• devika todi

    such an initiative should always be encouraged.

Next Story

Apple Needs to Sell More Devices and Create More Desi Content to Bring More People into Its Ecosystem

In order to make deeper inroads into the Indian living rooms, Apple needs to sells more devices and create more desi content to bring in more people

0
Time, Box, Indians
Although Indians still spend nearly four hours a day watching TV, the shift to alternate screens is happening fast. Pixabay

The announcement of a cheaper Apple TV+ subscription — Rs 99 per month in India — has left the over-the-top (OTT) players a bit concerned but unless Apple strengthens its device ecosystem in the country, the real threat to players like Netflix, Amazon Prime or even the domestic players is still not there.

The original content streaming from Apple TV+ currently offers nine originals from the world’s most celebrated creative artists that will debut on the Apple TV app on November 1.

Apart from its own devices like iPhones, iPads and Macs, Apple will make the TV+ streaming available (via Apple TV app) on select Samsung smart TVs and Amazon Fire TV, LG and Sony platforms soon.

In order to make deeper inroads into the Indian living rooms, Apple needs to sells more devices and create more desi content to bring in more people into its ecosystem so that they can enjoy Apple TV+.

Apple, Sells, Device
The announcement of a cheaper Apple TV+ subscription — Rs 99 per month in India — has left the over-the-top (OTT) players a bit concerned but unless Apple strengthens its device ecosystem. Pixabay

The Indian entertainment scene is witnessing a seismic change with 30 over-the-top (OTT) platforms vying for space as players look to differentiate themselves, says a new KPMG report, adding that players like Netflix and Amazon Prime are aiming to create more desi content to bring more users to their platforms.

Massive capital commitments have been made by OTT platforms for building libraries of diverse original content over the last couple of years for the Indian audience.

Indian language internet users are expected to grow to 536 million by 2021 from 234 million in 2016.

As nine out of 10 new Internet users in India are likely to be Indian language users, it is vital for OTT players to cater to this audience in their native language, says the KPMG report, titled “India’s Digital Future: Mass of niches”.

Also Read- Engineers at MIT Creates Blackest of All Materials

Many OTT players are also investing in building their regional content libraries to match the demand.

For example, Prime Video has dubbed popular Hindi originals like “Inside Edge” and “Breathe” to Tamil and Telugu.

In addition to originals, Prime Video has also tried to increase depth in their regional library by dubbing English movies like “Alpa”, “Rampage”, etc. to Tamil and Telugu.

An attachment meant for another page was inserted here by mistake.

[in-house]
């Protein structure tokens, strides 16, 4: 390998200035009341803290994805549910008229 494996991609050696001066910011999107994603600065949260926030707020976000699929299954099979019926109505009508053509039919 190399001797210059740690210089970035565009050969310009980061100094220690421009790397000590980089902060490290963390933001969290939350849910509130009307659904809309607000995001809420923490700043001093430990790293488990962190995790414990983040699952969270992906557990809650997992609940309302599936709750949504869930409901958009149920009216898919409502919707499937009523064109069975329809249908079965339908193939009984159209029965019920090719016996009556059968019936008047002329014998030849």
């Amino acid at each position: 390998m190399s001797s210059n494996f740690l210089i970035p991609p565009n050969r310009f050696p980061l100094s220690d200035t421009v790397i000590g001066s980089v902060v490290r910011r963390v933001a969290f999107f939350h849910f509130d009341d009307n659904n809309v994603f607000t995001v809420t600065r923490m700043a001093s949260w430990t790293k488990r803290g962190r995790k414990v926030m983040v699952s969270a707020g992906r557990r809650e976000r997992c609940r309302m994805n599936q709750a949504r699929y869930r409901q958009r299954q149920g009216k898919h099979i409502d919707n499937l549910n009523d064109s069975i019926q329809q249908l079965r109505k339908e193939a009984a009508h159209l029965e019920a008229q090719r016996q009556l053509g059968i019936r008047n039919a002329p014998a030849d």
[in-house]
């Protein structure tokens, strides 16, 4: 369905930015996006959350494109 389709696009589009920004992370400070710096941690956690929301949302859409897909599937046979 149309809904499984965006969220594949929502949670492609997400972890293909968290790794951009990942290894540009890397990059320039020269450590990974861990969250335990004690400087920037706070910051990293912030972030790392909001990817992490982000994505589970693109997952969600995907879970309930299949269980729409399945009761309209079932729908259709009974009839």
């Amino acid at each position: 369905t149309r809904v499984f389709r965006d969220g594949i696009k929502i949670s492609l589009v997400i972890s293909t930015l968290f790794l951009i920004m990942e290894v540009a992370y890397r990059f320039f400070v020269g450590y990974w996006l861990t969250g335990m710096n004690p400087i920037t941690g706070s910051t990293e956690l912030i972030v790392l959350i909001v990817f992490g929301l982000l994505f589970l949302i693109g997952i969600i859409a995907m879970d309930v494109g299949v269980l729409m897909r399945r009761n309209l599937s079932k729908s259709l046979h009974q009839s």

Similarly, Hotstar has used dubbing to launch the Hindi web-series “Criminal Justice” in six regional languages – Tamil, Telugu, Kannada, Bangla, Malayalam and Marathi.

Apple, Sells, Device
The original content streaming from Apple TV+ currently offers nine originals from the world’s most celebrated creative artists that will debut on the Apple TV app on November 1. Pixabay

“OTT players like Netflix and Amazon prime have started hiring writers to add contextual flavour to dialogues in English in addition to launching regional web series,” said the report.

Much of the video viewing in India is happening in a local language and YouTube, which has 265 million unique, active users has reported that over 95 per cent of its users watched videos in a regional language.

In India, the over-the-top (OTT) leader Netflix plans to invest Rs 600 crore per year in originals whereas Amazon Prime had committed Rs 223 crore in 2017 for the next 2-3 years in the country.

For some original series, Amazon and Netflix are spending in the range of Rs 1-2 crore per episode.

Also Read- Facebook Reportedly Working On A TV Streaming Device

For example, per episode cost of original series, including ‘Made in Heaven’ and ‘Mirzapur’ on Amazon Prime was between Rs 1 crore-Rs 2 crore.

Apple, on the other hand, has reportedly planned to spend $6 billion on creating original content but mostly in English as of now as its fight is more domestic — like taking on Disney that is likely to unveil Disney+ service on November 12.

Apple TV+ will be available from November 1 in over 100 countries, including in India.

It will be available on the Apple TV app on iPhone, iPad, Apple TV, iPod touch, Mac and other platforms, including online at tv.apple.com.

Customers who purchase new iPhone, iPad, Apple TV, iPod touch or Mac can enjoy one year of Apple TV+ for free. (IANS)